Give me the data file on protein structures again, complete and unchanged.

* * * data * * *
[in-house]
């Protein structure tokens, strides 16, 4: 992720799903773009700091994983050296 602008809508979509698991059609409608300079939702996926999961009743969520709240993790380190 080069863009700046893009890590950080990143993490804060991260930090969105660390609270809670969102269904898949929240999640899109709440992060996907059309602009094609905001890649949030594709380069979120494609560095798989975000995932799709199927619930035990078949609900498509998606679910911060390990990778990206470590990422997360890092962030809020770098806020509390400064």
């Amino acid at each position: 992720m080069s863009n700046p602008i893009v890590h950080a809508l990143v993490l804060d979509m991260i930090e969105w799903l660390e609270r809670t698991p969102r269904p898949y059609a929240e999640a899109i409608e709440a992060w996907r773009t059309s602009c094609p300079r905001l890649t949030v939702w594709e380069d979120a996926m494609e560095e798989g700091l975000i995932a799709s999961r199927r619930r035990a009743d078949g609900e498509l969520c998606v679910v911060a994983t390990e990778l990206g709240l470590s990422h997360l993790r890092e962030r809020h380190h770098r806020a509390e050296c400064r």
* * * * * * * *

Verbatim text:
[in-house]
């Protein structure tokens, strides 16, 4: 992720799903773009700091994983050296 602008809508979509698991059609409608300079939702996926999961009743969520709240993790380190 080069863009700046893009890590950080990143993490804060991260930090969105660390609270809670969102269904898949929240999640899109709440992060996907059309602009094609905001890649949030594709380069979120494609560095798989975000995932799709199927619930035990078949609900498509998606679910911060390990990778990206470590990422997360890092962030809020770098806020509390400064």
């Amino acid at each position: 992720m080069s863009n700046p602008i893009v890590h950080a809508l990143v993490l804060d979509m991260i930090e969105w799903l660390e609270r809670t698991p969102r269904p898949y059609a929240e999640a899109i409608e709440a992060w996907r773009t059309s602009c094609p300079r905001l890649t949030v939702w594709e380069d979120a996926m494609e560095e798989g700091l975000i995932a799709s999961r199927r619930r035990a009743d078949g609900e498509l969520c998606v679910v911060a994983t390990e990778l990206g709240l470590s990422h997360l993790r890092e962030r809020h380190h770098r806020a509390e050296c400064r």